A note on Harrison at third base: he is definitely not a third baseman, and it’s all due to his size.  Twice tonight, Harrison saw a chopper that went over his head on plays that a taller third baseman would have fielded standing.  The first instance led to a single and his throwing error.  The second instance led to a single.  Each play would have been an out for a guy who is taller than Harrison (5′ 8″).

Richmond pitchers shut down the Altoona offense after the fifth inning, retiring 12 of the next 14 Altoona batters.  The only hit in that span was a bunt single by Jose de los Santos, his second bunt single in as many nights.  The only other hitter to reach base was Anthony Norman, who came on to pinch hit in the ninth and drew a two out walk.  Norman was making his first appearance since colliding with Jordy Mercer on a pop-up on Wednesday.

Locke ended his night with six innings pitched, six hits, two earned runs, two walks, and five strikeouts.  He threw 90 pitches, with 62 going for strikes.  His curveball looked great, fooling a lot of hitters, and getting a few strikeouts.  His fastball command was on tonight, probably the best I’ve seen of all of his outings.  That says a lot, since Locke looked good in his other outings I’ve been in attendance for, despite the poor numbers.  His biggest issue in the other games I’ve seen was controlling the movement on his curveball and locating it in the strike zone, but that was no issue tonight.

Dustin Molleken came on in relief, and gave up a double to start the second inning, but struck out the next three batters to get out of the inning.  Molleken ran in to trouble in the eighth.  Thomas Neal led off with a single, which was another high chopper to third that Harrison had to leap for.  Neal advanced to second during the next at-bat on a passed ball, then scored on an RBI triple by Brandon Belt.  Belt scored on the next play when Connor Gillaspie hit a sacrifice fly to center field.  Molleken retired the next two batters, but Richmond finished the inning up 4-2 heading in to the top of the ninth.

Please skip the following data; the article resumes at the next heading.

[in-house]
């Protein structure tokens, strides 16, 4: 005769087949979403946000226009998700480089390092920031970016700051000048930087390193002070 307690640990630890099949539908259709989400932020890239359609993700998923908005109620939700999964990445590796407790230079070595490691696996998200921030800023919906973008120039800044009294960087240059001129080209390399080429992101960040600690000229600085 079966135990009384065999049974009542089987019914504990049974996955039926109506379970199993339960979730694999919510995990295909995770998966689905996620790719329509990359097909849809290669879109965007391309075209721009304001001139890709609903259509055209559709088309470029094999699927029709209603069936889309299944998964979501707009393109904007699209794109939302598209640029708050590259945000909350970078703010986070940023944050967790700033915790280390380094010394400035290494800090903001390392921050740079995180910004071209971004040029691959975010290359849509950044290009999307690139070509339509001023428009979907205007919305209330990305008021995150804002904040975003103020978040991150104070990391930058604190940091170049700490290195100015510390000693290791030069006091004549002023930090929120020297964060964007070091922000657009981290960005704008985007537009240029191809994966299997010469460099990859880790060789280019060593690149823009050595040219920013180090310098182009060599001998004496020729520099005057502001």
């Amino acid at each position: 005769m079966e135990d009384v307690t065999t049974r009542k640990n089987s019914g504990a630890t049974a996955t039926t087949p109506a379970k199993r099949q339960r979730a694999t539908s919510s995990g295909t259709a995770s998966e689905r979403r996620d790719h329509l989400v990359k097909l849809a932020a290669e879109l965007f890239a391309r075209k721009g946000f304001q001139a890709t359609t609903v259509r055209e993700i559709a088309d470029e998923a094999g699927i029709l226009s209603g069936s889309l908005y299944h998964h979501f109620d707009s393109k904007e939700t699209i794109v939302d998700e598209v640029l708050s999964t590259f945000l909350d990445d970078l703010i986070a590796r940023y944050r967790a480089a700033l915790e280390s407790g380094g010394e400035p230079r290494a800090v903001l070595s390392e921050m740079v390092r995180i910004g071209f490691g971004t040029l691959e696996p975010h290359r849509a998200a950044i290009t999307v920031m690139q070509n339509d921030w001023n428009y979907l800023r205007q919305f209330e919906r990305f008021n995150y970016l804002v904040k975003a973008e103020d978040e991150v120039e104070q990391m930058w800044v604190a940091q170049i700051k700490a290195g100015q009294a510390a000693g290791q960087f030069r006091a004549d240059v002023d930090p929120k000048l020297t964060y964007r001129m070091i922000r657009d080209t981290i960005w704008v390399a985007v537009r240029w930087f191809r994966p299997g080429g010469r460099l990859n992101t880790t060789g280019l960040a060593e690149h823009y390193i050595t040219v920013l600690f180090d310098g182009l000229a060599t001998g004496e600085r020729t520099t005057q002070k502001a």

Richmond closer Rafaerl Cova came on and pitched a shutout inning for his 18th save of the year.  Cova struck out two, including getting Chase d’Arnaud looking for the final out, and walked one, with that walk going to Norman.  Richmond reliever Ronnie Ray got the win, pitching a perfect eighth inning with a strikeout, and improving to 1-3.  Molleken took the loss, falling to 3-4 on the year.

Altoona will try to salvage the series tomorrow as they attempt for their first win in this four game matchup between the two teams.  The game starts at 5:05 PM, and will feature Bryan Morris (4-4, 4.78) of Altoona taking on Clayton Tanner (7-6, 3.14) of Richmond.  Tanner was the 23rd best prospect in the San Francisco farm system coming in to the 2010 season, according to Baseball America.

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Tim Williams

Tim is the owner and editor in chief of Pirates Prospects. He started the site in January 2009, and turned it into his full time job during the 2011 season. Prior to starting Pirates Prospects, Tim worked with, providing MLB, NHL, and NFL coverage to various national media outlets, including ESPN Insider, USA Today, Yahoo Sports, and the Wall Street Journal. He also writes the annual Prospect Guide, which is sold through the site. Tim lives in Bradenton, where he provides live coverage all year of Spring Training, mini camp, instructs, the Bradenton Marauders, and the GCL Pirates.